I read with interest the articles by Hotchkiss et al. on IL-15 (1) and IL-7 (2) improving survival in sepsis, based on a mouse model of cecal ligation and puncture.
We measured plasma cytokines in Malawian children with severe bacterial infection, using a multiplex assay as part of a larger study (3, 4). IL-7R signaling is known to be deficient in HIV-infected individuals and inversely associated with age (5). In total, 155 children with severe bacterial infection had IL-7 and IL-15 measured on admission. The mortality was 25%, and 52% of children were HIV infected. There were 87 males (56%), and the median age was 2.4 y (IQR 0.67–7.0). Mean plasma IL-15 and IL-7 concentrations were significantly increased in survivors compared with nonsurvivors after controlling for HIV status, age, and neutrophil count (p = 0.017; p = 0.015, respectively).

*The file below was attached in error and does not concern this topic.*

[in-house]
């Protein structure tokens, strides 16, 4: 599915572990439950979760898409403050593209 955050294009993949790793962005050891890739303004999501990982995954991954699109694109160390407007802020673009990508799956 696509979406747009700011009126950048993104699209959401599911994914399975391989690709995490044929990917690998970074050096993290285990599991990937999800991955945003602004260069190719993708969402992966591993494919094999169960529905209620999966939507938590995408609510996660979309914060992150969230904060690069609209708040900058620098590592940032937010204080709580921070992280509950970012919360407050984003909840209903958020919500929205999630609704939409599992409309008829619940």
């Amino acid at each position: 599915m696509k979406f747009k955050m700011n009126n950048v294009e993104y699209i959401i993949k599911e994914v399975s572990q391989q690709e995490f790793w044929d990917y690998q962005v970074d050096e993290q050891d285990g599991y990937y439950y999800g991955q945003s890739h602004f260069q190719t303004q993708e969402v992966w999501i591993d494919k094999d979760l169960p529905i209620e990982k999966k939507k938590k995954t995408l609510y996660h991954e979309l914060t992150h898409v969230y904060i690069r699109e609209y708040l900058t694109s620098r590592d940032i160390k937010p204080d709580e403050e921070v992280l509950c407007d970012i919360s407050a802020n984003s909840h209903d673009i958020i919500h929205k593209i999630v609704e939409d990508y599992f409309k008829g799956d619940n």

The data published in The Journal of Immunology (1, 2) are exciting and promise new therapies for sepsis. Data from animal models of disease contribute greatly to our understanding of disease mechanisms, but these observations ultimately need to be confirmed in vivo and ex vivo in human subjects with severe sepsis. Our study was observational and not designed to examine T cell function in detail; however, our clinical data are supportive of the hypotheses that IL-7 and IL-15 improve survival in a population with both a high incidence of HIV and a high mortality from severe sepsis. Further functional work is needed in this population to confirm our preliminary findings.
This work was supported by Wellcome Trust Career Development Grant No. 068026.